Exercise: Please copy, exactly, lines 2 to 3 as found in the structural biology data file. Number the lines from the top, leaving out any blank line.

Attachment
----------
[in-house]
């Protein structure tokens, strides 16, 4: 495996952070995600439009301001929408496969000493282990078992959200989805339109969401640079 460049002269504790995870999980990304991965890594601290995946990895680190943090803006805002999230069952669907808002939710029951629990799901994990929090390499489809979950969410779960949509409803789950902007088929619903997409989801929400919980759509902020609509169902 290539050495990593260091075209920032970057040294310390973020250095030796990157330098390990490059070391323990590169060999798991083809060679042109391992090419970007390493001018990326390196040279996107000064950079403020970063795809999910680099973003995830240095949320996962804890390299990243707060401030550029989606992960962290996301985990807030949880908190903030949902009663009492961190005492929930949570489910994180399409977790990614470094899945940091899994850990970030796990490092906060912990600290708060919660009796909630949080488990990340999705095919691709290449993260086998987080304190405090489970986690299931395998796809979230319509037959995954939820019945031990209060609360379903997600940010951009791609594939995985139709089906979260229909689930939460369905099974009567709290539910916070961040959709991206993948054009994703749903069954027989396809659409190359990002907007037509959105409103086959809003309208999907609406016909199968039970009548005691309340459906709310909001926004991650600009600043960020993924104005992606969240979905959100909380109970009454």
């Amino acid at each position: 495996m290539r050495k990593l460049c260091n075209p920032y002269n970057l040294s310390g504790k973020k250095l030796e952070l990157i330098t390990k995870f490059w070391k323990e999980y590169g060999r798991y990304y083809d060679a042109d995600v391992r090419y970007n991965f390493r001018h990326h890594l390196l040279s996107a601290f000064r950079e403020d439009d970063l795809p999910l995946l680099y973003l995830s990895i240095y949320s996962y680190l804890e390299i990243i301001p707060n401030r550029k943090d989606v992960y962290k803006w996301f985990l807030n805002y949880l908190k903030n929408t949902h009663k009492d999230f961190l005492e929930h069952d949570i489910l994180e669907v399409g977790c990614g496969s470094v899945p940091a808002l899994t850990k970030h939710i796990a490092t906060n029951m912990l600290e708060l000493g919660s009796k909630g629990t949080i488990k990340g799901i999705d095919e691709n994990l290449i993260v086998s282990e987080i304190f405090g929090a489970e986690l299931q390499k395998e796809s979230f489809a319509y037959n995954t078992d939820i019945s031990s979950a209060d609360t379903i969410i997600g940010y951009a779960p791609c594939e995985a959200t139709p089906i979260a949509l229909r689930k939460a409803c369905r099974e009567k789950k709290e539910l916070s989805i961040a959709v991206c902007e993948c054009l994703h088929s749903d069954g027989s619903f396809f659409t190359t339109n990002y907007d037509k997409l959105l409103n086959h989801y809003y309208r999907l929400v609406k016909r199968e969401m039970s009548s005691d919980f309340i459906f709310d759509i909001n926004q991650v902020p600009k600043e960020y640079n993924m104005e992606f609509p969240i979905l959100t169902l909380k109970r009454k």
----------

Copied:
């Protein structure tokens, strides 16, 4: 495996952070995600439009301001929408496969000493282990078992959200989805339109969401640079 460049002269504790995870999980990304991965890594601290995946990895680190943090803006805002999230069952669907808002939710029951629990799901994990929090390499489809979950969410779960949509409803789950902007088929619903997409989801929400919980759509902020609509169902 290539050495990593260091075209920032970057040294310390973020250095030796990157330098390990490059070391323990590169060999798991083809060679042109391992090419970007390493001018990326390196040279996107000064950079403020970063795809999910680099973003995830240095949320996962804890390299990243707060401030550029989606992960962290996301985990807030949880908190903030949902009663009492961190005492929930949570489910994180399409977790990614470094899945940091899994850990970030796990490092906060912990600290708060919660009796909630949080488990990340999705095919691709290449993260086998987080304190405090489970986690299931395998796809979230319509037959995954939820019945031990209060609360379903997600940010951009791609594939995985139709089906979260229909689930939460369905099974009567709290539910916070961040959709991206993948054009994703749903069954027989396809659409190359990002907007037509959105409103086959809003309208999907609406016909199968039970009548005691309340459906709310909001926004991650600009600043960020993924104005992606969240979905959100909380109970009454």
């Amino acid at each position: 495996m290539r050495k990593l460049c260091n075209p920032y002269n970057l040294s310390g504790k973020k250095l030796e952070l990157i330098t390990k995870f490059w070391k323990e999980y590169g060999r798991y990304y083809d060679a042109d995600v391992r090419y970007n991965f390493r001018h990326h890594l390196l040279s996107a601290f000064r950079e403020d439009d970063l795809p999910l995946l680099y973003l995830s990895i240095y949320s996962y680190l804890e390299i990243i301001p707060n401030r550029k943090d989606v992960y962290k803006w996301f985990l807030n805002y949880l908190k903030n929408t949902h009663k009492d999230f961190l005492e929930h069952d949570i489910l994180e669907v399409g977790c990614g496969s470094v899945p940091a808002l899994t850990k970030h939710i796990a490092t906060n029951m912990l600290e708060l000493g919660s009796k909630g629990t949080i488990k990340g799901i999705d095919e691709n994990l290449i993260v086998s282990e987080i304190f405090g929090a489970e986690l299931q390499k395998e796809s979230f489809a319509y037959n995954t078992d939820i019945s031990s979950a209060d609360t379903i969410i997600g940010y951009a779960p791609c594939e995985a959200t139709p089906i979260a949509l229909r689930k939460a409803c369905r099974e009567k789950k709290e539910l916070s989805i961040a959709v991206c902007e993948c054009l994703h088929s749903d069954g027989s619903f396809f659409t190359t339109n990002y907007d037509k997409l959105l409103n086959h989801y809003y309208r999907l929400v609406k016909r199968e969401m039970s009548s005691d919980f309340i459906f709310d759509i909001n926004q991650v902020p600009k600043e960020y640079n993924m104005e992606f609509p969240i979905l959100t169902l909380k109970r009454k």